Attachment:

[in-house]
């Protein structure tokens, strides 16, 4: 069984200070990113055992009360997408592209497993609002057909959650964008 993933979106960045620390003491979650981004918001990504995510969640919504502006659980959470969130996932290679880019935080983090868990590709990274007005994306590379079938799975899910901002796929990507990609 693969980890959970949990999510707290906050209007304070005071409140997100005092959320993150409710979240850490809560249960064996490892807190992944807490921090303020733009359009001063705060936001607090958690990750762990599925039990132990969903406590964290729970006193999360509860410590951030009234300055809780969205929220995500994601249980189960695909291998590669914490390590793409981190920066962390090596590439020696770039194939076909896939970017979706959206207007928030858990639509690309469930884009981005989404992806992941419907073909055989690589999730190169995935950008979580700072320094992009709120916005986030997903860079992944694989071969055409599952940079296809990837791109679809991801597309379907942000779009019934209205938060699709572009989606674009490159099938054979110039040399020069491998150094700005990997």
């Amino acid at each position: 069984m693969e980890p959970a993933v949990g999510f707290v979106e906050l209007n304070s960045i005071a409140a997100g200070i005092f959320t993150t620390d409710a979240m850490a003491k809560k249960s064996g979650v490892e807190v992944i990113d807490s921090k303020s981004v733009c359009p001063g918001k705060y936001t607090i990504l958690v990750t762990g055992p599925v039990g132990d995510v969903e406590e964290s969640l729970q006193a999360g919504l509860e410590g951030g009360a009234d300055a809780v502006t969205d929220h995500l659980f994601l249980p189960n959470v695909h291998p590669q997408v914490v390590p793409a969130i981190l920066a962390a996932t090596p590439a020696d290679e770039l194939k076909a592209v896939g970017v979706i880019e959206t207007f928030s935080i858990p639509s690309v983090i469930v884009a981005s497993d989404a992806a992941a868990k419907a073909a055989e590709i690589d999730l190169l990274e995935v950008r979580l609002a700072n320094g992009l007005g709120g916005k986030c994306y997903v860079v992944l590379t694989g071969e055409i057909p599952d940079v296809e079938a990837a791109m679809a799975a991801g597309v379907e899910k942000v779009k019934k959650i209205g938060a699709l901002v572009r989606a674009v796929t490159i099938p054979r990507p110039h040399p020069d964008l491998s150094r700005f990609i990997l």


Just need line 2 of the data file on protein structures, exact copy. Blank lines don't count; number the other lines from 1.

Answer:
């Protein structure tokens, strides 16, 4: 069984200070990113055992009360997408592209497993609002057909959650964008 993933979106960045620390003491979650981004918001990504995510969640919504502006659980959470969130996932290679880019935080983090868990590709990274007005994306590379079938799975899910901002796929990507990609 693969980890959970949990999510707290906050209007304070005071409140997100005092959320993150409710979240850490809560249960064996490892807190992944807490921090303020733009359009001063705060936001607090958690990750762990599925039990132990969903406590964290729970006193999360509860410590951030009234300055809780969205929220995500994601249980189960695909291998590669914490390590793409981190920066962390090596590439020696770039194939076909896939970017979706959206207007928030858990639509690309469930884009981005989404992806992941419907073909055989690589999730190169995935950008979580700072320094992009709120916005986030997903860079992944694989071969055409599952940079296809990837791109679809991801597309379907942000779009019934209205938060699709572009989606674009490159099938054979110039040399020069491998150094700005990997």